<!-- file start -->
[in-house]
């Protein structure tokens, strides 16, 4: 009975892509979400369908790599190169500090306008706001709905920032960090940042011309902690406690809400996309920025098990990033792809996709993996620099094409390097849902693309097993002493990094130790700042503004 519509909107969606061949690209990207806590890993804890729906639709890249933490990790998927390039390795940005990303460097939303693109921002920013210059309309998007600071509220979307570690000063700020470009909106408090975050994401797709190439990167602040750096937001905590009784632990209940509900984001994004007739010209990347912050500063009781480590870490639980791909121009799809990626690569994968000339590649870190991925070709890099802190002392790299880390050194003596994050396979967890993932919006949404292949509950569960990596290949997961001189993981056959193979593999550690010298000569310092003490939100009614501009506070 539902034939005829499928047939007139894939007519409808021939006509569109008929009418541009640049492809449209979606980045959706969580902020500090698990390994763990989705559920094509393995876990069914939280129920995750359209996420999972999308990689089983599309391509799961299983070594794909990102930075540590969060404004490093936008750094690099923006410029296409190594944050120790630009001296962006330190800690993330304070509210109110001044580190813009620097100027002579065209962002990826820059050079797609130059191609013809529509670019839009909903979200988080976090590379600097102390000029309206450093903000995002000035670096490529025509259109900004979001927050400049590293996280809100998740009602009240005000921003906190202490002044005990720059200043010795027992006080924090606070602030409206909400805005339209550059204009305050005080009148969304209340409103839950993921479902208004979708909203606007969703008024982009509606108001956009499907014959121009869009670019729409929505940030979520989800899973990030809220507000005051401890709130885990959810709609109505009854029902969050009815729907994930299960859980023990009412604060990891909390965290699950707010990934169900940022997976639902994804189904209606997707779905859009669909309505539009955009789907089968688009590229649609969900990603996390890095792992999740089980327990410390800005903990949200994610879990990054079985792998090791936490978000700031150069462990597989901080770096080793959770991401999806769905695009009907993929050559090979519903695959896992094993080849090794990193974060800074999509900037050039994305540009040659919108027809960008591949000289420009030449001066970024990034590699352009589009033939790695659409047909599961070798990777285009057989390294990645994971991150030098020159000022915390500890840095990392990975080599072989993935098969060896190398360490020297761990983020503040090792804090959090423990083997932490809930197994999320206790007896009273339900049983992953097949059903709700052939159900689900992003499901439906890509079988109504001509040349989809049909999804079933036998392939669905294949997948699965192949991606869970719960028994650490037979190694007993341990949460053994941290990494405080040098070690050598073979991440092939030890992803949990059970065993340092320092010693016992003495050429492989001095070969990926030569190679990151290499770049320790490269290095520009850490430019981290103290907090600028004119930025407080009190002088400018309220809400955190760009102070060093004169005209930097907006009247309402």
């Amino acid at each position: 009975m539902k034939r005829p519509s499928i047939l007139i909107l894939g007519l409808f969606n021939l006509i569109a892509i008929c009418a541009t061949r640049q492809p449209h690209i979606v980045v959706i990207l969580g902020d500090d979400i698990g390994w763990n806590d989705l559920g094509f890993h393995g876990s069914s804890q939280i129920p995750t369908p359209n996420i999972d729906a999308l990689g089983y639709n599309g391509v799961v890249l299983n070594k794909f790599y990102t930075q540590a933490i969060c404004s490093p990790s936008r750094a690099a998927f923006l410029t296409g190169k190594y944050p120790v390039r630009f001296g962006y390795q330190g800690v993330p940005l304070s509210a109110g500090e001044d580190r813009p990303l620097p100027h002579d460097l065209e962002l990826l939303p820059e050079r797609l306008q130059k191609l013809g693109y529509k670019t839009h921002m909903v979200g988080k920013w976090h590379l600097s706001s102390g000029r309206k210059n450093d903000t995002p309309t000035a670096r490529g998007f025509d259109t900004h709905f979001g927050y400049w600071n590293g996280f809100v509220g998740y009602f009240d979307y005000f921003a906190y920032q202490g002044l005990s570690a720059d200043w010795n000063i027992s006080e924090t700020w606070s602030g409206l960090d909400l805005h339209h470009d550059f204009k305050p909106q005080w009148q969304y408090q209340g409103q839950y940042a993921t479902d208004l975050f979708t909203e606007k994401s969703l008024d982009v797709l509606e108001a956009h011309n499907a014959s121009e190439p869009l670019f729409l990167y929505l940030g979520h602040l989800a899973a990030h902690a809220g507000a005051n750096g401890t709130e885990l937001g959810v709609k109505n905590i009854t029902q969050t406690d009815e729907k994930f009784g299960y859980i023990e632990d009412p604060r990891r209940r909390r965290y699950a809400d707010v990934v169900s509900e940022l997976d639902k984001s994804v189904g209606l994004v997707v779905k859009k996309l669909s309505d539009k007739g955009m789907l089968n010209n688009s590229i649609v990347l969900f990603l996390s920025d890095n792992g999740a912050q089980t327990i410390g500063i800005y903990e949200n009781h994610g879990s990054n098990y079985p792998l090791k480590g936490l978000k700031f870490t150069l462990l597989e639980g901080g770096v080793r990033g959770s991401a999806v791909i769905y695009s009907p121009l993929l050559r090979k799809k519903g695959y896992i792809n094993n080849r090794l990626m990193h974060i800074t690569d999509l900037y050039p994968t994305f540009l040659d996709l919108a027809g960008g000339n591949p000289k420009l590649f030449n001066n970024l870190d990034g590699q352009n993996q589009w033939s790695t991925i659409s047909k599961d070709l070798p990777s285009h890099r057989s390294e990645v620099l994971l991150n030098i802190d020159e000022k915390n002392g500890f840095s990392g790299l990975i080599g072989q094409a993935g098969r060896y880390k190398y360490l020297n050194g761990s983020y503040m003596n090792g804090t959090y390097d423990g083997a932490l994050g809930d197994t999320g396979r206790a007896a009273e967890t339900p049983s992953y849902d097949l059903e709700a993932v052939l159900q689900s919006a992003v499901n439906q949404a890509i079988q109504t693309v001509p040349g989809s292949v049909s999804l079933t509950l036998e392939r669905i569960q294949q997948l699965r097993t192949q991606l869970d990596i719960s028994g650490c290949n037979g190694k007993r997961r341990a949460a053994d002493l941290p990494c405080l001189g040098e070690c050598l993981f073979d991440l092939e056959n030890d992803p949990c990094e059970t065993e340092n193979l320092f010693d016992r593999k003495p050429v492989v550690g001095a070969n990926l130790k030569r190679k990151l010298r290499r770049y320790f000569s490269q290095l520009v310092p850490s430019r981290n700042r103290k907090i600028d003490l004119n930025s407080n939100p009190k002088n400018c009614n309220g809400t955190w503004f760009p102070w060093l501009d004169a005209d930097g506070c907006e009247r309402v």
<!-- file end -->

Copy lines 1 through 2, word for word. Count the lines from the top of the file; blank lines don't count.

[in-house]
């Protein structure tokens, strides 16, 4: 009975892509979400369908790599190169500090306008706001709905920032960090940042011309902690406690809400996309920025098990990033792809996709993996620099094409390097849902693309097993002493990094130790700042503004 519509909107969606061949690209990207806590890993804890729906639709890249933490990790998927390039390795940005990303460097939303693109921002920013210059309309998007600071509220979307570690000063700020470009909106408090975050994401797709190439990167602040750096937001905590009784632990209940509900984001994004007739010209990347912050500063009781480590870490639980791909121009799809990626690569994968000339590649870190991925070709890099802190002392790299880390050194003596994050396979967890993932919006949404292949509950569960990596290949997961001189993981056959193979593999550690010298000569310092003490939100009614501009506070 539902034939005829499928047939007139894939007519409808021939006509569109008929009418541009640049492809449209979606980045959706969580902020500090698990390994763990989705559920094509393995876990069914939280129920995750359209996420999972999308990689089983599309391509799961299983070594794909990102930075540590969060404004490093936008750094690099923006410029296409190594944050120790630009001296962006330190800690993330304070509210109110001044580190813009620097100027002579065209962002990826820059050079797609130059191609013809529509670019839009909903979200988080976090590379600097102390000029309206450093903000995002000035670096490529025509259109900004979001927050400049590293996280809100998740009602009240005000921003906190202490002044005990720059200043010795027992006080924090606070602030409206909400805005339209550059204009305050005080009148969304209340409103839950993921479902208004979708909203606007969703008024982009509606108001956009499907014959121009869009670019729409929505940030979520989800899973990030809220507000005051401890709130885990959810709609109505009854029902969050009815729907994930299960859980023990009412604060990891909390965290699950707010990934169900940022997976639902994804189904209606997707779905859009669909309505539009955009789907089968688009590229649609969900990603996390890095792992999740089980327990410390800005903990949200994610879990990054079985792998090791936490978000700031150069462990597989901080770096080793959770991401999806769905695009009907993929050559090979519903695959896992094993080849090794990193974060800074999509900037050039994305540009040659919108027809960008591949000289420009030449001066970024990034590699352009589009033939790695659409047909599961070798990777285009057989390294990645994971991150030098020159000022915390500890840095990392990975080599072989993935098969060896190398360490020297761990983020503040090792804090959090423990083997932490809930197994999320206790007896009273339900049983992953097949059903709700052939159900689900992003499901439906890509079988109504001509040349989809049909999804079933036998392939669905294949997948699965192949991606869970719960028994650490037979190694007993341990949460053994941290990494405080040098070690050598073979991440092939030890992803949990059970065993340092320092010693016992003495050429492989001095070969990926030569190679990151290499770049320790490269290095520009850490430019981290103290907090600028004119930025407080009190002088400018309220809400955190760009102070060093004169005209930097907006009247309402």